Today I start an irregular series on doctoral dissertations on Supply Chain Risk Management. An immense effort and dedication is spent on these works only to find the results hidden in libraries. So the goal is raise interest in their research.
Submitted by Daniel Dumke on Wed, 2010-08-25 08:54
In his fourth video podcasts Professor Richard Wilding talks about Supply Chain Strategies. I found it quite interesting, so I would like to give you a short summary of it here. If you are interested you can just download the podcast for free, you find a link in the reference section.
The bullwhip effect in supply chains has been around for some time now. The term “bullwhip effect” originated at Procter & Gamble, and is defined as: demand amplification across echelons within a supply chain. This describes the effect that end customer demand may be very static (as for “Pampers” by Procter & Gamble), but the demand experienced by the manufacturer or supplier shows amplified demand variations. (Fransoo and Wouters (2000))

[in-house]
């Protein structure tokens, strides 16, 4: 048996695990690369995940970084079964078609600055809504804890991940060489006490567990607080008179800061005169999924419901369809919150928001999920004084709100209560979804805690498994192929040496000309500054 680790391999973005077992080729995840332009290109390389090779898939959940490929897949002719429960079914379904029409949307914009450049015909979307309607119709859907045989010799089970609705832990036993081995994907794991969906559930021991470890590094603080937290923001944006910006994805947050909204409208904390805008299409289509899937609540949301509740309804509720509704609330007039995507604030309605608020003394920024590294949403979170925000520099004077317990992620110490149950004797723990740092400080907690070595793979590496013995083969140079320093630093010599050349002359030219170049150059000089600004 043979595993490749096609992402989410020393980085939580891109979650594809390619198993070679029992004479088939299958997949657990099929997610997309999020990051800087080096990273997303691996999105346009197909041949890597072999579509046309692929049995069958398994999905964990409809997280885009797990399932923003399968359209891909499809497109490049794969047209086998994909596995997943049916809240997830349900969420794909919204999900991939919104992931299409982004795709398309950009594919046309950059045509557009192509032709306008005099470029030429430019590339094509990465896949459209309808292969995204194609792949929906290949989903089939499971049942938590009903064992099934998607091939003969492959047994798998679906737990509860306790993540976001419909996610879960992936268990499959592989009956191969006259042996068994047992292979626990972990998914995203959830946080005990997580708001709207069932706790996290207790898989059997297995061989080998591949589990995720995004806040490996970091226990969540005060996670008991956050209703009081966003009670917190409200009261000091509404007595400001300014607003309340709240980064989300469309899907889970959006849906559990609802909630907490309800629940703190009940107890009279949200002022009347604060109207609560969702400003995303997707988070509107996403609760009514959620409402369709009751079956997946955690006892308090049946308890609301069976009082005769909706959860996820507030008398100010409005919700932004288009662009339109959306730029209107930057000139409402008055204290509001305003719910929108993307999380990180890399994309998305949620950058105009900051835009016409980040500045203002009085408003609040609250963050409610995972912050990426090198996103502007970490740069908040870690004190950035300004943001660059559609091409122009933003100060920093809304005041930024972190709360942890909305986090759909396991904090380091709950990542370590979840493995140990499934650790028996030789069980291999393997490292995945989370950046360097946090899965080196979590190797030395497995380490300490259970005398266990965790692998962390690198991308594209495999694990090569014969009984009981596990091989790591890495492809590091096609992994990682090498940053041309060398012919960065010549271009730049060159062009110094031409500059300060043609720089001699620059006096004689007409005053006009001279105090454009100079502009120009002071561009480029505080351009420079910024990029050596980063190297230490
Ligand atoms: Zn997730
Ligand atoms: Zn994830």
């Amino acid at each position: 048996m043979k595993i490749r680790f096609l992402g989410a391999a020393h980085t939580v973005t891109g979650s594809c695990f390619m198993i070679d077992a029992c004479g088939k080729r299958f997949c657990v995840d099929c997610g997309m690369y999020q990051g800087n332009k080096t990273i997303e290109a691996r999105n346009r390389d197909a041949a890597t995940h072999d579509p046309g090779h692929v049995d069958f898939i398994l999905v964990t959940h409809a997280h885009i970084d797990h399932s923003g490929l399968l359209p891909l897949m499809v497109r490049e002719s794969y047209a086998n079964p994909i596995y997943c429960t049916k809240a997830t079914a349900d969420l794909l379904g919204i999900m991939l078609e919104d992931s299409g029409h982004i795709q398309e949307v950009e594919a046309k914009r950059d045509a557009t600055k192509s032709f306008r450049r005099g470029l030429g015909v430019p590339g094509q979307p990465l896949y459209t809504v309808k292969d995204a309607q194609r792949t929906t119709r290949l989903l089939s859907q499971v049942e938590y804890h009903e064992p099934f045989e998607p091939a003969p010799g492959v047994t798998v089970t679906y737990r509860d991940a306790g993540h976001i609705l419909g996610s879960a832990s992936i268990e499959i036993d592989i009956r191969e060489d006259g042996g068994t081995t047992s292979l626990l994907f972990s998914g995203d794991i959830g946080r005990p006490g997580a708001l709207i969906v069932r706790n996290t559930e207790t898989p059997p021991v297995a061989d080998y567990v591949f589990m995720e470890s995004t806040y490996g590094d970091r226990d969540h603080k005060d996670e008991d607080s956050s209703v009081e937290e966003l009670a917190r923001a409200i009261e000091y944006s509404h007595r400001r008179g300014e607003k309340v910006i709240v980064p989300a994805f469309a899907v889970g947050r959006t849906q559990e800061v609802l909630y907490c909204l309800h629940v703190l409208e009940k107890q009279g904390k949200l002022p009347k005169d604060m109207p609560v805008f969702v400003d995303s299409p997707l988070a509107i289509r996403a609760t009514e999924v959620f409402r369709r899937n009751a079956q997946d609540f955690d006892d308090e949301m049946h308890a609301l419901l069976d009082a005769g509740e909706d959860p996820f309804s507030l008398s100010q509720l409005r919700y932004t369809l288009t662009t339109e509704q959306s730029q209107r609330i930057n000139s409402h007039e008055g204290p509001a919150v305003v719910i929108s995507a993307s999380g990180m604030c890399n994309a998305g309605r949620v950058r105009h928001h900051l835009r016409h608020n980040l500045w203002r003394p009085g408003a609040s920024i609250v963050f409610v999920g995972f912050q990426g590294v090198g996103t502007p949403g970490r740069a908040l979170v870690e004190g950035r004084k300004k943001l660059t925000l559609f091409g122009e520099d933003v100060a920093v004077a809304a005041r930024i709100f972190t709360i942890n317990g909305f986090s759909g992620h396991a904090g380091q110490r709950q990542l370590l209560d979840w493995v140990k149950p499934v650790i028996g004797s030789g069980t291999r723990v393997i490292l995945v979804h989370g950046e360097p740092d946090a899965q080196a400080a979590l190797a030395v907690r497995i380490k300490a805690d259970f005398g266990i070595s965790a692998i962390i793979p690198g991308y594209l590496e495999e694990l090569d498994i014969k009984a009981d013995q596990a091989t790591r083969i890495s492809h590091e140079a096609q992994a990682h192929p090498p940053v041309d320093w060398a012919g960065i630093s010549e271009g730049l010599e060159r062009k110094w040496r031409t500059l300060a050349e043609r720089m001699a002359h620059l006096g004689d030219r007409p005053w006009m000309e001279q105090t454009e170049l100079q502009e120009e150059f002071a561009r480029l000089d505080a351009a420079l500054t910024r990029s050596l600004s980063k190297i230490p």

The Supply Chain Operations Reference (SCOR) model has been developed by the Supply Chain Council to provide a best-practice framework for supply chain management practices and processes with the goal to increase performance.
The SCOR model consists of five major process categories: Plan, Source, Make, Deliver and Return
Disruptions are a fact of life not only since the Supply Chain literature gained awareness of it. So some institutions in fact specialized on handling disruptions as their core competency.
The article “Responding to Disruptions in the Supply Network – from Dormant to Action” tries to transfer the knowledge and best practices present at the military and humanitarian organizations to Supply Chain Management.